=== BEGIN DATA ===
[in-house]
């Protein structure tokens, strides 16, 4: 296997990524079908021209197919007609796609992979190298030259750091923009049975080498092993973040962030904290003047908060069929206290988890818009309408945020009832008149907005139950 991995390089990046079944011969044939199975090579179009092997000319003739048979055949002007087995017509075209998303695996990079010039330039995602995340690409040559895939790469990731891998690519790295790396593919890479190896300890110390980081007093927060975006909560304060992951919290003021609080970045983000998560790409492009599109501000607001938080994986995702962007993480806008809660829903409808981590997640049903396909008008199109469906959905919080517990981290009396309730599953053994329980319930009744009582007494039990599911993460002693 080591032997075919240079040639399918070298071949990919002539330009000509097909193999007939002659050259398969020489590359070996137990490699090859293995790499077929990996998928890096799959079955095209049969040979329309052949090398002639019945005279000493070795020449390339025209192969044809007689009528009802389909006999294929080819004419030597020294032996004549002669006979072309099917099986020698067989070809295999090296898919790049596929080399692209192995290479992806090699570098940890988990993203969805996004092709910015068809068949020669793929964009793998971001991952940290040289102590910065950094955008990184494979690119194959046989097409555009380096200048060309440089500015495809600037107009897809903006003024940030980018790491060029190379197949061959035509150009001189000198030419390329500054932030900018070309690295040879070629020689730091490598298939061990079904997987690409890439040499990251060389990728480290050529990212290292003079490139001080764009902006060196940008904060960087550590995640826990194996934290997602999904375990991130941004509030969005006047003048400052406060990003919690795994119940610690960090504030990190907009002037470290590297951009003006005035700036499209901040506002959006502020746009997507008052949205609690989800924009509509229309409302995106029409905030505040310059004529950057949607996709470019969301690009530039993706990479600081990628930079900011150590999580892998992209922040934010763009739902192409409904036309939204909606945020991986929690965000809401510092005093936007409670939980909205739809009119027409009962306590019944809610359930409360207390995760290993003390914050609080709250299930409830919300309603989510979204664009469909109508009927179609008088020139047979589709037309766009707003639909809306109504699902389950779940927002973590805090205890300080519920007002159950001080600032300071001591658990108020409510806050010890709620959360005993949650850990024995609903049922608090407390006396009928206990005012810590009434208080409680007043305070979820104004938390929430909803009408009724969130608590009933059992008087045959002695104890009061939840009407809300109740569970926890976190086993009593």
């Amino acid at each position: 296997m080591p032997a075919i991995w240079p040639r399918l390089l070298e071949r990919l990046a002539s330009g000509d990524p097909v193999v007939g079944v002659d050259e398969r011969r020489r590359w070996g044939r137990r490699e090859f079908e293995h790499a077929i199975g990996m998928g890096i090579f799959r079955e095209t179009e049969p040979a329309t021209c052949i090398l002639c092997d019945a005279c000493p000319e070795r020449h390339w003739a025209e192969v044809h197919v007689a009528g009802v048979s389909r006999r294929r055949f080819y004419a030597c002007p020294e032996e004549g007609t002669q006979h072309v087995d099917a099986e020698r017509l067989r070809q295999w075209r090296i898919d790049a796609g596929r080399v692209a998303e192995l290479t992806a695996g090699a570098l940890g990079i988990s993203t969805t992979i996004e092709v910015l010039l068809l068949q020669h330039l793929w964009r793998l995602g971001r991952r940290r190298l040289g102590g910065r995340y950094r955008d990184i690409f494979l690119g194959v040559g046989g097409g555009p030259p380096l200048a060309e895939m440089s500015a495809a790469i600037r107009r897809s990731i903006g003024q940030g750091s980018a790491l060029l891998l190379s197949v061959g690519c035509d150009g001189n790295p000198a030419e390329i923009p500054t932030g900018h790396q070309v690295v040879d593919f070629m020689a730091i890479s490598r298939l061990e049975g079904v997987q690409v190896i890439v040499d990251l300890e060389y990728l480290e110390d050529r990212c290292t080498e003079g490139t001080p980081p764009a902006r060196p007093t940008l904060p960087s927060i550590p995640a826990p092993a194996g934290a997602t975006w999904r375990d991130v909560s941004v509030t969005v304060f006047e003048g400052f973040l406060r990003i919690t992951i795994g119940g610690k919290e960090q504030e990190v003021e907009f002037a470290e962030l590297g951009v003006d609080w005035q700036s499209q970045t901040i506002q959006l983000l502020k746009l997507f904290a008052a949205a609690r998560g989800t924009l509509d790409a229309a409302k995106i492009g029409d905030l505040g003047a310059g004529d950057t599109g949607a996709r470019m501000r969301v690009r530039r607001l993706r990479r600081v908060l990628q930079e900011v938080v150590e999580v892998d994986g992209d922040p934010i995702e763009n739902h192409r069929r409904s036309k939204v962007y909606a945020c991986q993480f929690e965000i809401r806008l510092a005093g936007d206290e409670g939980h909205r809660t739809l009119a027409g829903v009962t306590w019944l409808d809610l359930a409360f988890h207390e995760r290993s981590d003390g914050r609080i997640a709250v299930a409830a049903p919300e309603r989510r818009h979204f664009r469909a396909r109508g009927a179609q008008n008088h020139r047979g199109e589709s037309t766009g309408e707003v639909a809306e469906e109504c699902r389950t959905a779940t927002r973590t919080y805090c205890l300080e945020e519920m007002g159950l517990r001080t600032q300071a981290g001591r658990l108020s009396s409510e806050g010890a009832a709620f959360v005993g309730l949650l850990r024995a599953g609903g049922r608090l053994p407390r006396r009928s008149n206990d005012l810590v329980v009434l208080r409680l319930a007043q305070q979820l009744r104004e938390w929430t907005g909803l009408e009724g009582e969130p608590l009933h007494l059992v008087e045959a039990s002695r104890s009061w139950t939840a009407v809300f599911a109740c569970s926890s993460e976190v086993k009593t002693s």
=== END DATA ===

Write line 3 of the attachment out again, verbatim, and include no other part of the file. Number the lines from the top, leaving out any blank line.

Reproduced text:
């Amino acid at each position: 296997m080591p032997a075919i991995w240079p040639r399918l390089l070298e071949r990919l990046a002539s330009g000509d990524p097909v193999v007939g079944v002659d050259e398969r011969r020489r590359w070996g044939r137990r490699e090859f079908e293995h790499a077929i199975g990996m998928g890096i090579f799959r079955e095209t179009e049969p040979a329309t021209c052949i090398l002639c092997d019945a005279c000493p000319e070795r020449h390339w003739a025209e192969v044809h197919v007689a009528g009802v048979s389909r006999r294929r055949f080819y004419a030597c002007p020294e032996e004549g007609t002669q006979h072309v087995d099917a099986e020698r017509l067989r070809q295999w075209r090296i898919d790049a796609g596929r080399v692209a998303e192995l290479t992806a695996g090699a570098l940890g990079i988990s993203t969805t992979i996004e092709v910015l010039l068809l068949q020669h330039l793929w964009r793998l995602g971001r991952r940290r190298l040289g102590g910065r995340y950094r955008d990184i690409f494979l690119g194959v040559g046989g097409g555009p030259p380096l200048a060309e895939m440089s500015a495809a790469i600037r107009r897809s990731i903006g003024q940030g750091s980018a790491l060029l891998l190379s197949v061959g690519c035509d150009g001189n790295p000198a030419e390329i923009p500054t932030g900018h790396q070309v690295v040879d593919f070629m020689a730091i890479s490598r298939l061990e049975g079904v997987q690409v190896i890439v040499d990251l300890e060389y990728l480290e110390d050529r990212c290292t080498e003079g490139t001080p980081p764009a902006r060196p007093t940008l904060p960087s927060i550590p995640a826990p092993a194996g934290a997602t975006w999904r375990d991130v909560s941004v509030t969005v304060f006047e003048g400052f973040l406060r990003i919690t992951i795994g119940g610690k919290e960090q504030e990190v003021e907009f002037a470290e962030l590297g951009v003006d609080w005035q700036s499209q970045t901040i506002q959006l983000l502020k746009l997507f904290a008052a949205a609690r998560g989800t924009l509509d790409a229309a409302k995106i492009g029409d905030l505040g003047a310059g004529d950057t599109g949607a996709r470019m501000r969301v690009r530039r607001l993706r990479r600081v908060l990628q930079e900011v938080v150590e999580v892998d994986g992209d922040p934010i995702e763009n739902h192409r069929r409904s036309k939204v962007y909606a945020c991986q993480f929690e965000i809401r806008l510092a005093g936007d206290e409670g939980h909205r809660t739809l009119a027409g829903v009962t306590w019944l409808d809610l359930a409360f988890h207390e995760r290993s981590d003390g914050r609080i997640a709250v299930a409830a049903p919300e309603r989510r818009h979204f664009r469909a396909r109508g009927a179609q008008n008088h020139r047979g199109e589709s037309t766009g309408e707003v639909a809306e469906e109504c699902r389950t959905a779940t927002r973590t919080y805090c205890l300080e945020e519920m007002g159950l517990r001080t600032q300071a981290g001591r658990l108020s009396s409510e806050g010890a009832a709620f959360v005993g309730l949650l850990r024995a599953g609903g049922r608090l053994p407390r006396r009928s008149n206990d005012l810590v329980v009434l208080r409680l319930a007043q305070q979820l009744r104004e938390w929430t907005g909803l009408e009724g009582e969130p608590l009933h007494l059992v008087e045959a039990s002695r104890s009061w139950t939840a009407v809300f599911a109740c569970s926890s993460e976190v086993k009593t002693s």